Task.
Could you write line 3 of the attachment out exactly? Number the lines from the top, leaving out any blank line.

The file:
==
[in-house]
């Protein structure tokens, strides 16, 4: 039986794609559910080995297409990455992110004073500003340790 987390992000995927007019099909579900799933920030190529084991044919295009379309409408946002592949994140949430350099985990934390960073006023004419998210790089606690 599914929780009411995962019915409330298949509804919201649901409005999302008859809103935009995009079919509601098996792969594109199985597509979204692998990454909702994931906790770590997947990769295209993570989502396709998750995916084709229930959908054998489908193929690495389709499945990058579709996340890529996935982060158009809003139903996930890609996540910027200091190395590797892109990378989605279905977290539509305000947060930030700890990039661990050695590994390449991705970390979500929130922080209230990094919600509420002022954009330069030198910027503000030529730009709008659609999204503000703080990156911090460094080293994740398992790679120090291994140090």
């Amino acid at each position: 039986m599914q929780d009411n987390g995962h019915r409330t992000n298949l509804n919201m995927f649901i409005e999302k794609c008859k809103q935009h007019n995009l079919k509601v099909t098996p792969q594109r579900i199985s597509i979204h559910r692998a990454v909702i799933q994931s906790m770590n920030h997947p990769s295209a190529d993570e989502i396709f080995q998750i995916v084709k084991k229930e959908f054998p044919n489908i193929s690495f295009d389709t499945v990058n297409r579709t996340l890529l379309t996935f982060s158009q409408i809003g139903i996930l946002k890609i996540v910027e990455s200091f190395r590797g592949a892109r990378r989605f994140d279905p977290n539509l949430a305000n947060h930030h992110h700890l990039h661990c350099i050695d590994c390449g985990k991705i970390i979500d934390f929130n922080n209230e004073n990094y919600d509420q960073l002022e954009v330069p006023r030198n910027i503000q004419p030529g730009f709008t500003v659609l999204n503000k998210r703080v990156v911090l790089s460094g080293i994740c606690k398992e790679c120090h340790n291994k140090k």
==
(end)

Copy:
């Amino acid at each position: 039986m599914q929780d009411n987390g995962h019915r409330t992000n298949l509804n919201m995927f649901i409005e999302k794609c008859k809103q935009h007019n995009l079919k509601v099909t098996p792969q594109r579900i199985s597509i979204h559910r692998a990454v909702i799933q994931s906790m770590n920030h997947p990769s295209a190529d993570e989502i396709f080995q998750i995916v084709k084991k229930e959908f054998p044919n489908i193929s690495f295009d389709t499945v990058n297409r579709t996340l890529l379309t996935f982060s158009q409408i809003g139903i996930l946002k890609i996540v910027e990455s200091f190395r590797g592949a892109r990378r989605f994140d279905p977290n539509l949430a305000n947060h930030h992110h700890l990039h661990c350099i050695d590994c390449g985990k991705i970390i979500d934390f929130n922080n209230e004073n990094y919600d509420q960073l002022e954009v330069p006023r030198n910027i503000q004419p030529g730009f709008t500003v659609l999204n503000k998210r703080v990156v911090l790089s460094g080293i994740c606690k398992e790679c120090h340790n291994k140090k």